Jeter released this brief statement about relinquishing his duties as chief executive officer and selling his ownership stake:
“Today I am announcing that the Miami Marlins and I are officially ending our relationship and I will no longer serve as CEO nor as a shareholder in the Club. We had a vision five years ago to turn the Marlins franchise around, and as CEO, I have been proud to put my name and reputation on the line to make our plan a reality. Through hard work, trust and accountability, we transformed every aspect of the franchise, reshaping the workforce, and developing a long-term strategic plan for success.
“That said, the vision for the future of the franchise is different than the one I signed up to lead. Now is the right time for me to step aside as a new season begins.
“My family and I would like to thank our incredible staff, Marlins fans, Marlins players, and the greater Miami community for welcoming us with open arms and making us feel at home. The organization is stronger today than it was five years ago, and I am thankful and grateful to have been a part of this team.”
This one’s from Marlins principal owner Bruce Sherman, who teamed up with Jeter to purchase the franchise from Jeffrey Loria for $1.2 billion in 2017:
“The Miami Marlins and Derek Jeter announced today that they have agreed to officially end their relationship. The Marlins thank Derek for his many contributions and wish him luck in his future endeavors.
We have a deep bench of talent that will oversee both business and baseball decisions while we work to identify a new CEO to lead our franchise. The ownership group is committed to keep investing in the future of the franchise—and we are determined to build a team that will return to the postseason and excite Marlins fans and the local community.”
And lastly, MLB commissioner Rob Manfred:
“On behalf of Major League Baseball, I thank Derek for his service to the Marlins, the communities of Miami and the game. Derek is a winner on and off the field. In addition to his valuable contributions as a front office executive, Derek was a highly respected voice on our Diversity and Competition Committees. He helped build a talented front office with the Marlins, including moving the game forward by hiring women in top roles in the Club’s baseball operations and executive leadership, and a foundation that has positioned the Marlins for long-term success. Derek is a pillar of our game and we look forward to his future contributions to Baseball.”
According to Peter Gammons of The Athletic, the Marlins baseball operations staff received the news from Sherman via Zoom only minutes before the rest of us. Gammons adds that there is a “strong feeling” general manager Kim Ng will take on added responsibilities, with Mish corroborating that she is now the Marlins’ “key decision-maker.”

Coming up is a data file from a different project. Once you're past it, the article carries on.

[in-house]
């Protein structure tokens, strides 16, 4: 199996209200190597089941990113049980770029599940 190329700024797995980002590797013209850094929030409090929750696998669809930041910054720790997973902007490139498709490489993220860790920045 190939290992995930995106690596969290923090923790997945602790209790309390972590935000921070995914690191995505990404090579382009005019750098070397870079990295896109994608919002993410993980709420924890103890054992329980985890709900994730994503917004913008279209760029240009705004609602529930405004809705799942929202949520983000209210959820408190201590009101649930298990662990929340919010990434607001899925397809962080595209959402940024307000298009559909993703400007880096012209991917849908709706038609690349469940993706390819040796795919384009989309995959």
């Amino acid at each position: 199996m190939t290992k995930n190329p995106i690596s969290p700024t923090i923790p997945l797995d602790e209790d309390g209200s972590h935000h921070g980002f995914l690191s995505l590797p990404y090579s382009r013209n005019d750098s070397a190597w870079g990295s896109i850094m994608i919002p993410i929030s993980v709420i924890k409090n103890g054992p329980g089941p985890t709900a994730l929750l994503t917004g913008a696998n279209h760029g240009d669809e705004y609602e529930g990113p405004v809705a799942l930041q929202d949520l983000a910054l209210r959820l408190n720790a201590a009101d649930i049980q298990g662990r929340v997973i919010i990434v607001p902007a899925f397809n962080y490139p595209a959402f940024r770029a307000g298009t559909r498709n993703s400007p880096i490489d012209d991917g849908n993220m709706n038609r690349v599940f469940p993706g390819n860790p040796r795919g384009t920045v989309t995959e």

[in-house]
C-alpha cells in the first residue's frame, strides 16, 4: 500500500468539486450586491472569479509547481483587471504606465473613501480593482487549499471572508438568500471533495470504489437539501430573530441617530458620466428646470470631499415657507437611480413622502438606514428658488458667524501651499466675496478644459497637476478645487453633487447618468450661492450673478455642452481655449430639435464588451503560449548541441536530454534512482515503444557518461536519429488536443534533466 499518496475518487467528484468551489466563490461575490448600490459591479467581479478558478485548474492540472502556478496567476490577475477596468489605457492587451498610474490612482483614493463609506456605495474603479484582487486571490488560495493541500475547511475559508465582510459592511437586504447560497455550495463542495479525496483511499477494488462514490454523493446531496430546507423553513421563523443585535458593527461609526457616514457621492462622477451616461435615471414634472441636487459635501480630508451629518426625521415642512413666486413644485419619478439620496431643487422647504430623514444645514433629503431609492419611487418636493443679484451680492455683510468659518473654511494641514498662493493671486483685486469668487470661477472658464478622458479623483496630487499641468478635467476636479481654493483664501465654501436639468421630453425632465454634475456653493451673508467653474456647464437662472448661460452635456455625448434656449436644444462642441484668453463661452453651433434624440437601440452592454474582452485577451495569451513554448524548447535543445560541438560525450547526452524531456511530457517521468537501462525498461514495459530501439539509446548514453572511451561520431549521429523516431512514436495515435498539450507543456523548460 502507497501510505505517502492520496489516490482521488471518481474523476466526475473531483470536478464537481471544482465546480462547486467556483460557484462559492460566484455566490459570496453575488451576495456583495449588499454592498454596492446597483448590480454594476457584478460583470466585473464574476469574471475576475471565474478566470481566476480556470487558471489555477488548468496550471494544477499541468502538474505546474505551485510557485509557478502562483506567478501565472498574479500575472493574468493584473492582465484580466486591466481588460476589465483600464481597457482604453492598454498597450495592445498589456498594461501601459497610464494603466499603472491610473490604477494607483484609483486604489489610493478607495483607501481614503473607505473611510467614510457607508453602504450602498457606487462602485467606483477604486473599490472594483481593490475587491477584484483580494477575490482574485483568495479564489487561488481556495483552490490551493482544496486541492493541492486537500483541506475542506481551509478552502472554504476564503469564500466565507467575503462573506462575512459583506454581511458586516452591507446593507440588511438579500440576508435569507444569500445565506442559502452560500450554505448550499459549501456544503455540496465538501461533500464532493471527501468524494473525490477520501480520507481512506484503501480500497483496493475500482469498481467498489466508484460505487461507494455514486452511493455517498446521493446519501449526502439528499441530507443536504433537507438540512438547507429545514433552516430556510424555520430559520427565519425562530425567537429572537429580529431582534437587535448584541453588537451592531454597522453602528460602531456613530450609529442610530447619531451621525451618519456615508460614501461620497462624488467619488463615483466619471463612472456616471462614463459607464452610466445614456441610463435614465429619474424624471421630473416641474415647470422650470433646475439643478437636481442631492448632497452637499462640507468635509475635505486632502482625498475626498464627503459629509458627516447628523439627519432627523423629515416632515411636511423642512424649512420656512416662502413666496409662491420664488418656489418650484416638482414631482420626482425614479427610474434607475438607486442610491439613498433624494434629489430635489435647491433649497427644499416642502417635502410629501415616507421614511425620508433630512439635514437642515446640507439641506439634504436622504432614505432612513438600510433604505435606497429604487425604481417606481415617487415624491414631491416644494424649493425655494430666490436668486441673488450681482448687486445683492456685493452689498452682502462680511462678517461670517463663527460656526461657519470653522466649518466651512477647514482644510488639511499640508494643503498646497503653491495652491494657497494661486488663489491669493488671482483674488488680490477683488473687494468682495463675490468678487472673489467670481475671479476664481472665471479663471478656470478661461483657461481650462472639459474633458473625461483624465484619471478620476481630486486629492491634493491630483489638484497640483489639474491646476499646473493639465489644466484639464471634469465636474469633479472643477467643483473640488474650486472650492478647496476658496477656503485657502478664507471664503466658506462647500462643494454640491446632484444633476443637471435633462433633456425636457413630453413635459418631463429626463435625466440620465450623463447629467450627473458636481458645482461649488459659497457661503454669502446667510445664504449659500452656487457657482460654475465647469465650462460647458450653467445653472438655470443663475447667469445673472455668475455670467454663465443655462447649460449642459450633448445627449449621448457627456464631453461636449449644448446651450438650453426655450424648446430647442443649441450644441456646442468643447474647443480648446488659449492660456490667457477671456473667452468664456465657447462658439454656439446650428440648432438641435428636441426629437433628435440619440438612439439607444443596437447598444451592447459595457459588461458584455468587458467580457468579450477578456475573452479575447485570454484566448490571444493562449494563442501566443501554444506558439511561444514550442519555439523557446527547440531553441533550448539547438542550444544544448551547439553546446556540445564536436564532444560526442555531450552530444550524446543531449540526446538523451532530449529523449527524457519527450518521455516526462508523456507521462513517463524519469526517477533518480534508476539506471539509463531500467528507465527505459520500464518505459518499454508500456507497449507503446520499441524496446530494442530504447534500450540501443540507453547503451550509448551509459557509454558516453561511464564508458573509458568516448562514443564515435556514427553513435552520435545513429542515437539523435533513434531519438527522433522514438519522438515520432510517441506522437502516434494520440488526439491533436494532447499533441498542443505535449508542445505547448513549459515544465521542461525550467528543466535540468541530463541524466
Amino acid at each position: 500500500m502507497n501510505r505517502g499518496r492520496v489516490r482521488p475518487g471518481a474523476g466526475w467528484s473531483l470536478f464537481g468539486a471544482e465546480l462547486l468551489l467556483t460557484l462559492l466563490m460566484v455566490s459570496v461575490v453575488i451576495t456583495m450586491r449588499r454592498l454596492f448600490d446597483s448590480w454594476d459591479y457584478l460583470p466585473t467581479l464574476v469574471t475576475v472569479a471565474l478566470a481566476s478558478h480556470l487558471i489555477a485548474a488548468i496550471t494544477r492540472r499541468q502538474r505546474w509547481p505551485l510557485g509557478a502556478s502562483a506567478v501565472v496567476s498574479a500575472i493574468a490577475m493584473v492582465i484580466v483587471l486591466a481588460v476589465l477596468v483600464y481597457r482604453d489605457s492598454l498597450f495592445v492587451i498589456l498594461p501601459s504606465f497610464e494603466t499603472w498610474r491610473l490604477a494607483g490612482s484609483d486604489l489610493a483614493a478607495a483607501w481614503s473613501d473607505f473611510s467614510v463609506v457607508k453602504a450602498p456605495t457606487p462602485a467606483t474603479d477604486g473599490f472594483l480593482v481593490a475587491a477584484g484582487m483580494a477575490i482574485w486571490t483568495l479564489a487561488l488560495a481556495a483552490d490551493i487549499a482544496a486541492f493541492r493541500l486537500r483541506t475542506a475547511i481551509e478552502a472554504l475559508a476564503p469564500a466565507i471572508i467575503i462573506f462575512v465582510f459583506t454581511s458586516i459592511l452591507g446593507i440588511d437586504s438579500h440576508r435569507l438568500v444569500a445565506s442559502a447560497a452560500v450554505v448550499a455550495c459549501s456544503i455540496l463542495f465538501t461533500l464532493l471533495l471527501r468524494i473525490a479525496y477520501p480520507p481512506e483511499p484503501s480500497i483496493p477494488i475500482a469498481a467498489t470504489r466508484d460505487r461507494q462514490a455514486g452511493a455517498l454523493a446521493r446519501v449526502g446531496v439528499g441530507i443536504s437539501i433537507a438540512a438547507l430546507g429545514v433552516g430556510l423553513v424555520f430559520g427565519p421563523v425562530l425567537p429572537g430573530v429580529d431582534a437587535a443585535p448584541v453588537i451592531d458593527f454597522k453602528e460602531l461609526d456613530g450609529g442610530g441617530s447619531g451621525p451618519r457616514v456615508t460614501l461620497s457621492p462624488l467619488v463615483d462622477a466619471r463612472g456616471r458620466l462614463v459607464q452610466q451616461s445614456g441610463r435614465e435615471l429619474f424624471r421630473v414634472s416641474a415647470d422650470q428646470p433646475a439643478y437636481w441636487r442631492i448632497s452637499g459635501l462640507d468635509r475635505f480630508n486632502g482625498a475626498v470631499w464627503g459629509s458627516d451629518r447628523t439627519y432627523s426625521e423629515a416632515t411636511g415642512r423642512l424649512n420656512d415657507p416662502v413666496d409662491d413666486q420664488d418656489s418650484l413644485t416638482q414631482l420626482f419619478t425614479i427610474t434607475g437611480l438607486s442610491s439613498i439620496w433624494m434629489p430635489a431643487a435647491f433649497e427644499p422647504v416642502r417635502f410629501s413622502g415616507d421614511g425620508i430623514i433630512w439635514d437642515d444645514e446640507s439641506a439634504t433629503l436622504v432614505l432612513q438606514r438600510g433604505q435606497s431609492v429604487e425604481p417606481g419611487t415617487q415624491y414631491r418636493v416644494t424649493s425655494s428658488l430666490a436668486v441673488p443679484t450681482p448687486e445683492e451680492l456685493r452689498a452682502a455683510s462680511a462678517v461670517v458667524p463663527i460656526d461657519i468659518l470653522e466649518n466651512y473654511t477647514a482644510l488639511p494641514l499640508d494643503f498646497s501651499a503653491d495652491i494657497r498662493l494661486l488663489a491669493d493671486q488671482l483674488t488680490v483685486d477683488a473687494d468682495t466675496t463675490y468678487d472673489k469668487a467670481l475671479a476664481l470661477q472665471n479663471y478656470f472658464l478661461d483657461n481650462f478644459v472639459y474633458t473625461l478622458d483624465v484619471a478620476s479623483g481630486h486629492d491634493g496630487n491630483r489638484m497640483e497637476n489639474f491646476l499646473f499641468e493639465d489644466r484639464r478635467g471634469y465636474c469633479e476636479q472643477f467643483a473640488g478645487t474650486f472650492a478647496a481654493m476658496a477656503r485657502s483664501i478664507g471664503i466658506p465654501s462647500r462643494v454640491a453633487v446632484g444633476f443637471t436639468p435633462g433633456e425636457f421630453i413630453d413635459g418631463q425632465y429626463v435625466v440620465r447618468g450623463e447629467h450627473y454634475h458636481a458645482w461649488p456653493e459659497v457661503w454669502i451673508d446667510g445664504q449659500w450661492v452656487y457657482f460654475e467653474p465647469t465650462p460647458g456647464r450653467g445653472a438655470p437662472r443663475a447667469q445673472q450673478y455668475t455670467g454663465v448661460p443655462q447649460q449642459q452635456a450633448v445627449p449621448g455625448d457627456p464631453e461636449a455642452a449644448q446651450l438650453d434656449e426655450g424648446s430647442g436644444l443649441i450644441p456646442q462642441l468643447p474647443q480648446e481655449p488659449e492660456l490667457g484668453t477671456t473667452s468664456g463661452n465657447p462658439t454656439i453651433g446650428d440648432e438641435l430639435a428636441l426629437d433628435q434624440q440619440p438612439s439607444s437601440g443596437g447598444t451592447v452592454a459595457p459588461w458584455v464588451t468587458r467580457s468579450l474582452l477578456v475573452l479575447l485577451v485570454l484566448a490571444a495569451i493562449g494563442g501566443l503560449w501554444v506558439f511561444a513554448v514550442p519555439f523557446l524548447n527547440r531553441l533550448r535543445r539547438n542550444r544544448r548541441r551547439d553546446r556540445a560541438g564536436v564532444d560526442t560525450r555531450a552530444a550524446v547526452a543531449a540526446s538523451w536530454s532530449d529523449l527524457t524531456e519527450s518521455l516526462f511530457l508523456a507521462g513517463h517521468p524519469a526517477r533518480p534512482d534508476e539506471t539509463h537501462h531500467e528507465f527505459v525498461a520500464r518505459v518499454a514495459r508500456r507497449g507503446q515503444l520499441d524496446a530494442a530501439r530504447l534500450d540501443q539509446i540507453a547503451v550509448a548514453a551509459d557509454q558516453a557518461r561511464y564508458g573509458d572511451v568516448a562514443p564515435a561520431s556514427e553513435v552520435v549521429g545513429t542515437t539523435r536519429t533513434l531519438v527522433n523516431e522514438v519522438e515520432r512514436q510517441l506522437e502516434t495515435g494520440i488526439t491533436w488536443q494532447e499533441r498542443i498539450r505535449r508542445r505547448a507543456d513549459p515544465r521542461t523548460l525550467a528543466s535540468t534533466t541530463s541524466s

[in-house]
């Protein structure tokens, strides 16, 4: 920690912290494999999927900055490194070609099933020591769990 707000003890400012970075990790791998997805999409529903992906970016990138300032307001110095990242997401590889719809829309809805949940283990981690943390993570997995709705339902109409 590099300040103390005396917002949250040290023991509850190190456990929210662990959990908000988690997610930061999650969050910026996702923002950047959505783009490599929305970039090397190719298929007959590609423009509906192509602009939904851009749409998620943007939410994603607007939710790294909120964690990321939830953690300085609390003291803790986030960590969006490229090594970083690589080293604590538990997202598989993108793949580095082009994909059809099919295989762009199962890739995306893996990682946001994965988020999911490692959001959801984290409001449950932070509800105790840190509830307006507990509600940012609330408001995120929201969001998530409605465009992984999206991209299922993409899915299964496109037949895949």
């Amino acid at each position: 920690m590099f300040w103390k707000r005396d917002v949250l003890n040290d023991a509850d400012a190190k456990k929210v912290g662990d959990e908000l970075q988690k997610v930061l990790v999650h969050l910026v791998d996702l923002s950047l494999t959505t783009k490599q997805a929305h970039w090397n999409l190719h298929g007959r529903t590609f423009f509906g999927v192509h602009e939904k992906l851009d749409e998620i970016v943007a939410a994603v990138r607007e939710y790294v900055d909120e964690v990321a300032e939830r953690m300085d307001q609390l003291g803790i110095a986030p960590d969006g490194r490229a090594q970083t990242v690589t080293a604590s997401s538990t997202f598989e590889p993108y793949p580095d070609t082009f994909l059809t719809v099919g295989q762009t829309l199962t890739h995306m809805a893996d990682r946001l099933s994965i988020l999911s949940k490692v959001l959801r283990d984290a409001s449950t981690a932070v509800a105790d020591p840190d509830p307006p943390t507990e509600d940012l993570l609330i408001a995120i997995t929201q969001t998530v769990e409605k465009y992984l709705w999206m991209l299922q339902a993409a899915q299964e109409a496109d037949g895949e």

Under Jeter’s watch, the Marlins snapped their 17-year postseason drought in 2020. However, their overall .400 winning percentage (218-327 record) at the major league level was among the worst in the sport.
Throughout his four-and-a-half year tenure, Jeter preached “patience” and insisted that his competitive nature would not allow him to accept perpetual mediocrity. He leaves at a fascinating time—the Marlins were raising internal expectations entering 2022 now that many of the key prospects he acquired early in the rebuild have reached major league readiness. Is Jeter jumping ship because the rest of the ownership group isn’t willing to invest what it takes to fill out a World Series-caliber roster and take advantage of this window? Or did Sherman push him out due to poor results on the business side?
ESPN’s Buster Olney reports on a more specific point of contention between them:
At the time Derek Jeter joined the Marlins, the perception was that his ownership share would grow. But that never happened -- and by last spring, it was seen as a symptom of the growing divide between he and Marlins money man Bruce Sherman.— Buster Olney (@Buster_ESPN) February 28, 2022
There are conflicting accounts from Mish and Joel Sherman of the New York Post (no relation to Bruce) regarding the Marlins’ willingness to continue adding to their 2022 payroll after the lockout. That was “central to Jeter’s (decision) to leave as CEO,” Joel Sherman tweets. They’re currently projected for approximately $66 million in player contracts. That total could tick up another couple million once the new collective bargaining agreement is implemented and increases compensation for pre-arbitration-eligible players. That applies to every MLB team, though.
In an interview with Chris Rose on Jomboy Media’s “Baseball Today” show, Miguel Rojas expressed complete surprise about Jeter’s departure. Being on opposing sides of the lockout, they haven’t been in direct contact with each other over the last three months. Rojas says they exchanged text messages soon after the news broke.
A key question moving forward: Who else follows Jeter out the door? Ng is sticking around, but dozens of other Marlins employees were also recruited to Miami by the Hall of Fame shortstop, coming over directly from the New York Yankees in most cases. This group spans several departments, from vice president of player development and scouting Gary Denbo to senior vice president of communications and outreach Jason Latimer.